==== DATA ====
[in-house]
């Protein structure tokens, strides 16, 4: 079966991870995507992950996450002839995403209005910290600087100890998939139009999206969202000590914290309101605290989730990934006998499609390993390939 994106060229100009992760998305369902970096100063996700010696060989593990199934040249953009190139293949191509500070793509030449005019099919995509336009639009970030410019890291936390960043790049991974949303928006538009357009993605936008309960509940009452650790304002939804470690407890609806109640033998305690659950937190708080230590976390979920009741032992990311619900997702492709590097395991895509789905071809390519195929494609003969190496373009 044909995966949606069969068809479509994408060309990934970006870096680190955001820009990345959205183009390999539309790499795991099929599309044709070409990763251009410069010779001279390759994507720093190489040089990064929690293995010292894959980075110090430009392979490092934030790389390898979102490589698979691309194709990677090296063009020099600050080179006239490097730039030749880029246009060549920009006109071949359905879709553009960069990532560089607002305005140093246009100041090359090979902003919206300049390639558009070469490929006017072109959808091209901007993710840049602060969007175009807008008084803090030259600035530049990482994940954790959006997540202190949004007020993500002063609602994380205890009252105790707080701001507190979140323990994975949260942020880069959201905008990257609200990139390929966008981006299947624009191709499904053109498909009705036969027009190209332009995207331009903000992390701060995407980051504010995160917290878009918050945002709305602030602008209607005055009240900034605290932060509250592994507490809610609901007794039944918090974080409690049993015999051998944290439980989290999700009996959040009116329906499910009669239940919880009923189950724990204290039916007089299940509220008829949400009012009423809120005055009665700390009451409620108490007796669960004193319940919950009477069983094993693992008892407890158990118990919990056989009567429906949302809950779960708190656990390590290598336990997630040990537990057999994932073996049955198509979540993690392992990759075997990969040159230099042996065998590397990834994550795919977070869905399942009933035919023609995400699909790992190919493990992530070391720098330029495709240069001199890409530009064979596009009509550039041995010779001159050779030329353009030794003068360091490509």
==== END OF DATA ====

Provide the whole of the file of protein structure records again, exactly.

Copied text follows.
[in-house]
């Protein structure tokens, strides 16, 4: 079966991870995507992950996450002839995403209005910290600087100890998939139009999206969202000590914290309101605290989730990934006998499609390993390939 994106060229100009992760998305369902970096100063996700010696060989593990199934040249953009190139293949191509500070793509030449005019099919995509336009639009970030410019890291936390960043790049991974949303928006538009357009993605936008309960509940009452650790304002939804470690407890609806109640033998305690659950937190708080230590976390979920009741032992990311619900997702492709590097395991895509789905071809390519195929494609003969190496373009 044909995966949606069969068809479509994408060309990934970006870096680190955001820009990345959205183009390999539309790499795991099929599309044709070409990763251009410069010779001279390759994507720093190489040089990064929690293995010292894959980075110090430009392979490092934030790389390898979102490589698979691309194709990677090296063009020099600050080179006239490097730039030749880029246009060549920009006109071949359905879709553009960069990532560089607002305005140093246009100041090359090979902003919206300049390639558009070469490929006017072109959808091209901007993710840049602060969007175009807008008084803090030259600035530049990482994940954790959006997540202190949004007020993500002063609602994380205890009252105790707080701001507190979140323990994975949260942020880069959201905008990257609200990139390929966008981006299947624009191709499904053109498909009705036969027009190209332009995207331009903000992390701060995407980051504010995160917290878009918050945002709305602030602008209607005055009240900034605290932060509250592994507490809610609901007794039944918090974080409690049993015999051998944290439980989290999700009996959040009116329906499910009669239940919880009923189950724990204290039916007089299940509220008829949400009012009423809120005055009665700390009451409620108490007796669960004193319940919950009477069983094993693992008892407890158990118990919990056989009567429906949302809950779960708190656990390590290598336990997630040990537990057999994932073996049955198509979540993690392992990759075997990969040159230099042996065998590397990834994550795919977070869905399942009933035919023609995400699909790992190919493990992530070391720098330029495709240069001199890409530009064979596009009509550039041995010779001159050779030329353009030794003068360091490509």